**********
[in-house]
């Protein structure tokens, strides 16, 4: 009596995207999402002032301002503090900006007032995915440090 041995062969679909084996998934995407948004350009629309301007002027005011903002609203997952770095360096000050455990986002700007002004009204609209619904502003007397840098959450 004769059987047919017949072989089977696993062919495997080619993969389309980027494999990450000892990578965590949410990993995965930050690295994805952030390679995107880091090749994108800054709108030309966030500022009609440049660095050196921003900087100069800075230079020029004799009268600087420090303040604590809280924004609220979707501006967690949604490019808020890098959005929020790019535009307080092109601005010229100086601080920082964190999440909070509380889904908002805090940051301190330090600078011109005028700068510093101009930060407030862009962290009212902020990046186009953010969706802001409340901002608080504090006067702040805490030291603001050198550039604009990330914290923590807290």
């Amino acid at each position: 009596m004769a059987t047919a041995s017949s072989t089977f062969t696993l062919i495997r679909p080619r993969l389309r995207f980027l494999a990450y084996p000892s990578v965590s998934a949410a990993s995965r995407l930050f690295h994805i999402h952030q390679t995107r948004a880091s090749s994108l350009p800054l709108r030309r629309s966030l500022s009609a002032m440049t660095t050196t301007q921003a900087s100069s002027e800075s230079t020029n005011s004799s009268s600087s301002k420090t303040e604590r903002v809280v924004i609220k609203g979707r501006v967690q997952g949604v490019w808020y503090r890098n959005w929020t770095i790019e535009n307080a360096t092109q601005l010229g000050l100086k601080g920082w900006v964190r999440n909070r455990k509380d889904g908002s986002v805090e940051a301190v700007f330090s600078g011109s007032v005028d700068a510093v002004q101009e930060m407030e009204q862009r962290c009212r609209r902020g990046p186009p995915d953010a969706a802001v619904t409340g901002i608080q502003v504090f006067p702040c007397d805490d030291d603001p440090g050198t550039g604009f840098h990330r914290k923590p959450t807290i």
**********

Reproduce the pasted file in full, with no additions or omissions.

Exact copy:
[in-house]
């Protein structure tokens, strides 16, 4: 009596995207999402002032301002503090900006007032995915440090 041995062969679909084996998934995407948004350009629309301007002027005011903002609203997952770095360096000050455990986002700007002004009204609209619904502003007397840098959450 004769059987047919017949072989089977696993062919495997080619993969389309980027494999990450000892990578965590949410990993995965930050690295994805952030390679995107880091090749994108800054709108030309966030500022009609440049660095050196921003900087100069800075230079020029004799009268600087420090303040604590809280924004609220979707501006967690949604490019808020890098959005929020790019535009307080092109601005010229100086601080920082964190999440909070509380889904908002805090940051301190330090600078011109005028700068510093101009930060407030862009962290009212902020990046186009953010969706802001409340901002608080504090006067702040805490030291603001050198550039604009990330914290923590807290």
């Amino acid at each position: 009596m004769a059987t047919a041995s017949s072989t089977f062969t696993l062919i495997r679909p080619r993969l389309r995207f980027l494999a990450y084996p000892s990578v965590s998934a949410a990993s995965r995407l930050f690295h994805i999402h952030q390679t995107r948004a880091s090749s994108l350009p800054l709108r030309r629309s966030l500022s009609a002032m440049t660095t050196t301007q921003a900087s100069s002027e800075s230079t020029n005011s004799s009268s600087s301002k420090t303040e604590r903002v809280v924004i609220k609203g979707r501006v967690q997952g949604v490019w808020y503090r890098n959005w929020t770095i790019e535009n307080a360096t092109q601005l010229g000050l100086k601080g920082w900006v964190r999440n909070r455990k509380d889904g908002s986002v805090e940051a301190v700007f330090s600078g011109s007032v005028d700068a510093v002004q101009e930060m407030e009204q862009r962290c009212r609209r902020g990046p186009p995915d953010a969706a802001v619904t409340g901002i608080q502003v504090f006067p702040c007397d805490d030291d603001p440090g050198t550039g604009f840098h990330r914290k923590p959450t807290i």